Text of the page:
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San Fruttuoso
San Fruttuoso

On Saturday, more or less at the same time as the government announced new Covid-19 measures, I found myself on a ferryboat from Camogli to San Fruttuoso. The sea was pretty rough and the few passengers who used the FAI's Open Monument Day had to shield themselves from unexpected showers pouring down.

The day had started badly with heavy thunderstorms and to be honest, the whole excursion looked a bit shaky, but the weather gods were kind to us and the warm sunshine meant we could peel off our layered clothes one at the time. Of course we were unaware of the fact that this would probably be the last time until next year to see anything or go anywhere.


Camogli is a pretty place but because we were a bit late, we had to run across the long quay missing all the colorful tall houses and the nice stores which the town is well known for. The boat departed from a landing right on the other end of the harbor. About ten passengers had booked the same trip with a visit to the abbey of San Fruttuoso.

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The Abbazia di Fruttuoso is located on the peninsula of Portofino and is not accessible by car, you have the choice between walking or taking the boat (weather permitting). Apparently, this didn't seem important in the 8th century when San Fruttuoso discovered the bay when he was looking for a shelter to avoid persecution in Spain by the Moors. Between the 8th and 10th centuries, Benedictine monks built a church and monastery here. It seems strange now that they chose such a remote place, but you have to imagine that in those days most of the coast looked like this and they didn't have to think about cars back then. People at the time who would have happened upon a spring nearby the abbey, making it a first-class piece of real estate with the perspective of that era.

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The Doria's decided it to be a strategic place, as they built the towers next to it in the 16th century, only a ruin remains of the other tower on the opposite hill, they used the church as their private cemetery. If you've ever been to Liguria you've undoubtedly come across the name. The Doria's were such a prominent family that even married family members were allowed to carry the name. Numerous branches of the family carry a double name added to Doria, like the Doria Pamphilii in Rome, the Spinola-Doria branch, the Doria d'Angri branch and the Colonna Doria's, a branch with marquises in Spain and even in Brazil where they still play an important political role.

Not much is known about the background of the family. The story goes that a noble young lady from Genoa named Auria or Oria della Volta fell in love with a young man leaving on a crusade, usually departing from the port of Genoa. There is not much more that we know about him, besides that, he was probably far below her status. They had several children who were allowed to bear the mother's name, d'Oria. In 1110, Martino and Genuardo appear on the scene as prominent rulers in Liguria, they were called filii Auriae (the sons of Oria). From the 12th century onwards, the family gradually became more powerful and large landowners with relatives in Dolceacqua, Oneglia and Portofino. One of the sons married the daughter of the king of Sardinia in the 13th century, earning vast fortunes, and the family was associated with many a noble family in the rest of Europe. The Doria's were not only warlords but also important merchants, bankers and financiers of many start-ups in the Middle Ages. They traded with North Africa and the Middle East, sons born in the family were often named after Arab rulers or foreign kings, a handy trick to gain their trust.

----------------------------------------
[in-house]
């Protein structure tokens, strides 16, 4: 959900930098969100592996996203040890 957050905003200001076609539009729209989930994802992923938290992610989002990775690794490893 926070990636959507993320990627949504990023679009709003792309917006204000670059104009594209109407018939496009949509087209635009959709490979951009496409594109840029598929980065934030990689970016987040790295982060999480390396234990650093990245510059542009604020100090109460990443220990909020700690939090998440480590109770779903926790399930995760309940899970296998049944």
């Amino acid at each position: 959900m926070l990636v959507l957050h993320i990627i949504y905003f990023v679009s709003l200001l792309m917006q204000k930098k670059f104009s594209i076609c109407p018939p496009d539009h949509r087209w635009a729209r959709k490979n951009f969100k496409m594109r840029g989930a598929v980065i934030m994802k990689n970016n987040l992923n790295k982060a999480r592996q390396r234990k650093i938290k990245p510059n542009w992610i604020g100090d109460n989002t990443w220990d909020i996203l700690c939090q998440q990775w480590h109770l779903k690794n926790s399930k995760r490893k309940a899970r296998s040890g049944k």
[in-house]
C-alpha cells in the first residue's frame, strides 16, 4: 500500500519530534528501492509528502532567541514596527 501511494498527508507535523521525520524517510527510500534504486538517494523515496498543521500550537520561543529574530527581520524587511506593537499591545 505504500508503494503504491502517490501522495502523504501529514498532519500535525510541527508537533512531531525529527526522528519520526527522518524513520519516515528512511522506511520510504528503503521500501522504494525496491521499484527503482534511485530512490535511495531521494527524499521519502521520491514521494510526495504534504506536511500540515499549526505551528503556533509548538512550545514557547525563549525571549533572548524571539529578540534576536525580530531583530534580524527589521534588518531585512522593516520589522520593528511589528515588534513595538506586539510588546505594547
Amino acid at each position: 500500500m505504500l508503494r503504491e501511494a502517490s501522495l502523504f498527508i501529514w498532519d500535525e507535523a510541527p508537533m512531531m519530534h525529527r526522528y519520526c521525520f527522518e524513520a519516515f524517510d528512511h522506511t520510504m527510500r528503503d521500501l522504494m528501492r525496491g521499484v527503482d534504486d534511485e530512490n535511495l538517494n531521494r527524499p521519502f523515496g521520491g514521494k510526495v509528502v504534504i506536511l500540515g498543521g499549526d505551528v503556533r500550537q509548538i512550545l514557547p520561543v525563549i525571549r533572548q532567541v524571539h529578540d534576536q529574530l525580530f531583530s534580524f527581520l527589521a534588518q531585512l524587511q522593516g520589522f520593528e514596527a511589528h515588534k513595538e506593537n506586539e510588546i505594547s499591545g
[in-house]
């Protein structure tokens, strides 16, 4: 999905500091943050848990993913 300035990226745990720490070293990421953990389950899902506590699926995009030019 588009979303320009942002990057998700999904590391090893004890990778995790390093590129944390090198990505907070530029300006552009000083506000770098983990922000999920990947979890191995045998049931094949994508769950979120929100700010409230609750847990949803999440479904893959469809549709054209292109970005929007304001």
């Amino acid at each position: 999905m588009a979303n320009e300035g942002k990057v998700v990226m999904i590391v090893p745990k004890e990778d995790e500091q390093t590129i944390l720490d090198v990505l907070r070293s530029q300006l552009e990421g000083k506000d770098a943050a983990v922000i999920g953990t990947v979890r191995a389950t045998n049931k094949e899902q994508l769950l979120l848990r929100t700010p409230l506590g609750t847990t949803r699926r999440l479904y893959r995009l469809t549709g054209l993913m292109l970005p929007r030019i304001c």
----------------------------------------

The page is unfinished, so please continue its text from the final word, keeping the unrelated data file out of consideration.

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The Doria family was also one of the moneylenders for Christoforo Columbo's expeditions and they were not averse to some slave trading either. The most famous Doria is Admiral Andrea Doria, probably better known to us for the great passenger ship named after him, which sank catastrophically off the coast of Massachusetts in 1956.

The abbey

But let's get back to the bay of San Fruttuoso, where the early Benedictine monks built their first church and monastery in the 10th century.  The abbey consisted of three different buildings that were built over and through each other in the following centuries, but the intimate atmosphere has remained. If you are used to the beautiful majestic abbeys on the mainland, then this is very cozy place. As we walked around we came across a covered gallery hardly larger than a living room, two above each other, small courtyards where a large turtle had made his home. The all important fresh water source behind the abbey was carefully guarded in the past and eventually a tower was built over it to protect it, which unfortunately cannot be visited at this time. The church with the round bell tower is located at the back of the abbey. 

From the middle of the 13th century the Doria's took over the village and they built a new church with a beautiful loggia in which three-part windows were placed overlooking the bay, a feature that makes the building characteristic, besides it being one of the most charming elements of the building as we see it today. Deceased Doria's were buried in sarcophagi in the church, using the typical black and white stripe that you see in many other Ligurian churches. Over the centuries, the village itself has changed hands many times, changing from fishing village to pirate's nest and back again.
In 1983, the Doria family transferred the abbey to the FAI who now maintains and restores the building. There is a small museum in the abbey dedicated to the history of San Fruttuoso.

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